Everyone has a ‘first novel’, even if many of them are a rough draft relegated to the bottom and back of your desk drawer (or your external hard-drive!). Have you been able to reshape yours, or have you abandoned it for good?

My first novel was published. It desperately needs reworking and re-releasing as a second edition, but time and other projects preclude that for now. I do have other works I wrote along the way that languish on hard drives. Maybe one day they will be resurrected!

Some authors are able to pump out a novel a year and still be filled with inspiration. Is this the case for you, or do you like to let an idea percolate for a couple of years in order to get a beautiful novel?

I tend to write three novels a year. One, ‘The White Building: A Broken Utopian Dream’, was written in 22 days. The book was based on research work carried out by a great friend of mine. Set in Phnom Penh, the White Building is known as ‘the last slum in the City’. Jo wrote a short article for a news station and showed me her notes. I told her that her research was worthy of more than a 2,000 word editorial, and would make a fantastic novel. I challenged her to write the book. A month later, she told me she could never write a novel, and offered the task to me. Armed with her notes, the pair of us went to Phnom Penh to visit the Building for a long weekend. I was so moved by the place, that the story flooded to me. On the journey back on the bus, I was reciting the plot to Jo. By the time we arrived home, the entire story was flowing.

Working 18 hours a day, the book was written in 22 days, including proof reading.

I have heard of writers that could only write in one place – then that cafe closed down and they could no longer write! Where do you find yourself writing most often, and on what medium (pen/paper or digital)?

I like to write in coffee shops. I have used several over the years, and find I don’t have a favourite. Now I live in England, rather than Cambodia, and I’m writing more and more at home. So far, I’ve found few problems.

Before going on to hire an editor, most authors use beta-readers. How do you recruit your beta-readers, and choose an editor? Are you lucky enough to have loving family members who can read and comment on your novel?

I have great friends who proof my novels and beta read them. They don’t mind giving me critical comments. One of my friends was a professional proof reader before he retired. For Starboy, I hired a professional editor who I found on facebook. I decided to read one of the works Gemma had edited previously, and I was glad I did. It filled my with confidence of her skills.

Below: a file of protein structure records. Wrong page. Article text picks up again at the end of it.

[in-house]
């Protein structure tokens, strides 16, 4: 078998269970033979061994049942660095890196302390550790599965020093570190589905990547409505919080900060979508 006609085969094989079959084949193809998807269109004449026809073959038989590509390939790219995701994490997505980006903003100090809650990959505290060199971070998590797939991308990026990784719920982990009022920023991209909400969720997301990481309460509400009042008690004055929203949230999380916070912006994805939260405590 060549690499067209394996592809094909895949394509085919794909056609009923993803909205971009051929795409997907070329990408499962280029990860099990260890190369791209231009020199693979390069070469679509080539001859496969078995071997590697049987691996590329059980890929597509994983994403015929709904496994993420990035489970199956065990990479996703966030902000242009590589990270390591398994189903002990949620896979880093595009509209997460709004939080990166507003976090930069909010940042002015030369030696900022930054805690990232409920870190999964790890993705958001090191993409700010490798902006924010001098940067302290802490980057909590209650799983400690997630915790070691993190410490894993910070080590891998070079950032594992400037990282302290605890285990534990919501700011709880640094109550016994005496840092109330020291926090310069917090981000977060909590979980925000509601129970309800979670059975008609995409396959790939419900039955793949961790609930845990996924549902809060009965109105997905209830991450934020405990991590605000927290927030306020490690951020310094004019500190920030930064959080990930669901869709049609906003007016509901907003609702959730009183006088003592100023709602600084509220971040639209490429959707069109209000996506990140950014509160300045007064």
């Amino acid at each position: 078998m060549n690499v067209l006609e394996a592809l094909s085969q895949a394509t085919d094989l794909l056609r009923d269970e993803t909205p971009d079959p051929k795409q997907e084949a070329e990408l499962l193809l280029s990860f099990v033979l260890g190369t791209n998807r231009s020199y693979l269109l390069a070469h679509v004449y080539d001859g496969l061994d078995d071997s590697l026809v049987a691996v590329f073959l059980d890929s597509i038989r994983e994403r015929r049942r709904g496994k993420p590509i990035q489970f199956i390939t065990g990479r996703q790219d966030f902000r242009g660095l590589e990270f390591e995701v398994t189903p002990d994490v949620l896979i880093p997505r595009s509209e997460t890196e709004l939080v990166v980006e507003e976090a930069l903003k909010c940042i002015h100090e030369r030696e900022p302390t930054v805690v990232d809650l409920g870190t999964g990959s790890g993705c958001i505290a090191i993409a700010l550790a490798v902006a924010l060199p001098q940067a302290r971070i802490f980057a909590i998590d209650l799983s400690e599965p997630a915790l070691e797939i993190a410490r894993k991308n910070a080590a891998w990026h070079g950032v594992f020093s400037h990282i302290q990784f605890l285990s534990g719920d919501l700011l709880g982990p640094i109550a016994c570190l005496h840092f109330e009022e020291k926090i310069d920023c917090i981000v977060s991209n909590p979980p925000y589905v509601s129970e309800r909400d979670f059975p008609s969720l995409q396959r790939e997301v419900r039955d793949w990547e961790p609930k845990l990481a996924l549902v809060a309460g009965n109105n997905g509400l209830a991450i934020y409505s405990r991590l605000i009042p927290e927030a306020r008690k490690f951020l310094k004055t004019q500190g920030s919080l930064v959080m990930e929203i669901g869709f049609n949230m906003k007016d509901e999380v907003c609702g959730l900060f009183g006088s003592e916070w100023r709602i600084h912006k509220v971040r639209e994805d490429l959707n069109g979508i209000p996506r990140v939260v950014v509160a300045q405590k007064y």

I walk past bookshops and am drawn in by the smell of the books – ebooks simply don’t have the same attraction for me. Does this happen to you, and do you have a favourite bookshop? Or perhaps you are an e-reader fan… where do you source most of your material from?

I’m an e-reader. I read on my phone. As I mentioned before, I used to live in Cambodia, and there is a definite dearth of good bookshops there.

I used to find myself buying books in only one genre (fantasy) before I started writing this blog. What is your favourite genre, and do you have a favourite author who sticks in your mind from various stages of your life?

From childhood, I loved Arthur Ransome and in particularly his ‘Swallows and Amazons’ series. In adolescence, I moved to fantasy novels, becoming a fan of J. R. R. Tolkien. I also read a lot of horror novels, mainly by Dean R Koontz and Steven King. As a young adult, I read very little due to pressure of school work and later jobs. Now, I read sporadically. I have just finished both of the major series by Rick Riordan – Percy Jackson and Heroes of Olympus – I tend to read young adult or fantasy books now.

Social media is a big thing, much to my disgust! I never have enough time myself to do what I feel is a good job. How do you feel about it?

I mainly use facebook as my foray into social media. When I have time, I make regular posts. However, recently I’ve not had so much time and find I make fewer posts than I should. I asked a friend to take care of Twitter for me, but I’ve found the return there is minimal. I have just stopped using Twitter altogether. I have my own blog, which again gets busy in spurts!

Answering interview questions can often take a long time! Tell me, are you ever tempted to recycle your answers from one to the next?

I always answer each set of questions afresh. I’d hate to think I can’t spend the time on promoting myself when someone is kind enough to feature my works.

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Interview with Kristi Saare Duarte

An Interview with Kristi Saare Duarte, author of Transmigrant